Jacob Sullum on how credulous courts have granted police dogs the power to circumvent Americans’ right to be free from intrusive search and seizure by police officers on fishing expeditions:
The deputy and another officer who arrived during the stop nevertheless went through Burns’ truck for half an hour or so, reaching up into the boat, perusing his cargo, looking under the seats and the hood, examining the gas tank and the undercarriage. They found no trace of drugs, although they did come across the loaded pistol that Burns mentioned to them once it was clear they planned to search the truck.
“They were cool with the gun,” Burns says. “If it had been California, God knows what would have happened.” He was so relieved that he barely minded the delay and inconvenience, which stretched a brief traffic stop into more than an hour. “I’m not a lawyer, and I’m not a super-libertarian,” Burns says. “Once I realized that the pistol was not going to be an issue, man, they could have spent all day going over that car and under that car. My only concern was that one of the guys might have slipped something in to cover up for the fact that they didn’t find anything.”
That’s one way of looking at it. But even if you are neither a lawyer nor a super-libertarian, you might wonder 1) how often this sort of thing happens, 2) how it came to be that police can get permission from a dog to rifle an innocent man’s belongings, and 3) whether that state of affairs is consistent with the Fourth Amendment’s guarantee against “unreasonable searches and seizures.” The answers, in brief, are 1) fruitless searches based on dog alerts happen a lot more often than commonly believed, 2) dogs acquired this authority with the blessing of credulous courts mesmerized by their superhuman olfactory talents, and 3) this dog license is hard to square with the Fourth Amendment, unless it is reasonable to trust every officer’s unsubstantiated claim about how an animal of undetermined reliability reacted to a person, a suitcase, a car, or a house.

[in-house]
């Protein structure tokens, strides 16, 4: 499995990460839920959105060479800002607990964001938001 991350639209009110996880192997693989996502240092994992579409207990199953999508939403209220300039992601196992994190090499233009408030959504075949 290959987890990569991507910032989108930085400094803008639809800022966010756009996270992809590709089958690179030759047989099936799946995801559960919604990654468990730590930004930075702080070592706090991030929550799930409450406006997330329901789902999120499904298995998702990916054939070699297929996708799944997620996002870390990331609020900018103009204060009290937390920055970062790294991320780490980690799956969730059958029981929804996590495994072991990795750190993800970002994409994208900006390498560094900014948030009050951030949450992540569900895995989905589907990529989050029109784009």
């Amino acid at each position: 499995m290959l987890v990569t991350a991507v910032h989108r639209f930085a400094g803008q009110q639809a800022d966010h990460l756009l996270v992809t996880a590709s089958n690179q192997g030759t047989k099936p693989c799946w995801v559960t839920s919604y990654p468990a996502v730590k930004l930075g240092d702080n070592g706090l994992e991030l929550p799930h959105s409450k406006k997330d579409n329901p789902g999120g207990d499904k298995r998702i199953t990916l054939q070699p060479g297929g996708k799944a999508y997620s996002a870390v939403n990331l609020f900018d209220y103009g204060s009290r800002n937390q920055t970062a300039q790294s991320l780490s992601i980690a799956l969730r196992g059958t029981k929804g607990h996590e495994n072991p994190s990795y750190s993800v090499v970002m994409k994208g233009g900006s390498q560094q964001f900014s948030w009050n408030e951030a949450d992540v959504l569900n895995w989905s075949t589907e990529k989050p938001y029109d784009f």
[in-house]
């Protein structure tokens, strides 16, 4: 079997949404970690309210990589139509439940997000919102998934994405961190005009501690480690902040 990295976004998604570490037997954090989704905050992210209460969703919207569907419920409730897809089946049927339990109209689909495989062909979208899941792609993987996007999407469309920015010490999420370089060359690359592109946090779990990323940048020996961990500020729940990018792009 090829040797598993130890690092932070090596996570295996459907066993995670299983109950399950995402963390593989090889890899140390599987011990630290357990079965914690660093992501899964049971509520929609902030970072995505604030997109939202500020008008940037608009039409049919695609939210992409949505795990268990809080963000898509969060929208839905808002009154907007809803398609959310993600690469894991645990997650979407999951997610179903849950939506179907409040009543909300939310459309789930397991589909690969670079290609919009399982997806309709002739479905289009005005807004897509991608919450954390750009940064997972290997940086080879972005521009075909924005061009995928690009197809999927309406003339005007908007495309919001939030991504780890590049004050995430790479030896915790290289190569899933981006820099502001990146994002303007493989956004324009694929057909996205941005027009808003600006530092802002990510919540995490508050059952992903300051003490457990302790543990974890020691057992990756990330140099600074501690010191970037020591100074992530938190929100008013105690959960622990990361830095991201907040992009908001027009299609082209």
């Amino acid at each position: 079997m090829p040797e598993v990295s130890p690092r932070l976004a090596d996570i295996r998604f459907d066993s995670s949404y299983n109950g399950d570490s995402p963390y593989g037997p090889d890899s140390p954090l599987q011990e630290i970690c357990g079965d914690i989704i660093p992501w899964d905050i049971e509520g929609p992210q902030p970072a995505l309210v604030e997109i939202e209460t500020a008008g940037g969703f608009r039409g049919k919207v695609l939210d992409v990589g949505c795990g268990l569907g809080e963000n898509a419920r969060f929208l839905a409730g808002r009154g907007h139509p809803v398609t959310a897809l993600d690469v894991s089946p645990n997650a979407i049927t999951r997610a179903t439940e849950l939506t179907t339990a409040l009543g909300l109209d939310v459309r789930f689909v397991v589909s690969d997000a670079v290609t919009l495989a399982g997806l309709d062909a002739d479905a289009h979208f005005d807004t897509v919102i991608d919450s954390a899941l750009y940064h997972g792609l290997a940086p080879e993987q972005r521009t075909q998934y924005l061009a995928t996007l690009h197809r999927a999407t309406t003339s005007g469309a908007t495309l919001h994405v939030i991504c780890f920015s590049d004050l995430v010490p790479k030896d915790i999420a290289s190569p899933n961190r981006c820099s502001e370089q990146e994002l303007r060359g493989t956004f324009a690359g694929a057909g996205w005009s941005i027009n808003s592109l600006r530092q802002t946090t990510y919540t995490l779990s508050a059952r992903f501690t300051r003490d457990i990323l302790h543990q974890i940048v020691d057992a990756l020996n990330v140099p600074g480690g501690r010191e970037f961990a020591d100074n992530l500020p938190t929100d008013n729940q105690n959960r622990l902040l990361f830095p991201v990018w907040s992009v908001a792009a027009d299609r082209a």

All of these issues come together in two cases the U.S. Supreme Court heard a few weeks after Bob Burns was pulled over. Florida v. Harris raises the question of how a judge knows that a dog’s alert is reliable enough to justify a search. Florida v. Jardines asks whether police need a warrant to use a drug-sniffing dog at the doorstep of a home. These cases, which will be decided by this summer, give the Supreme Court an opportunity to reconsider its heretofore unshaken faith in dogs, or at least limit the damage caused by the amazing canine ability to transform hunches into probable cause.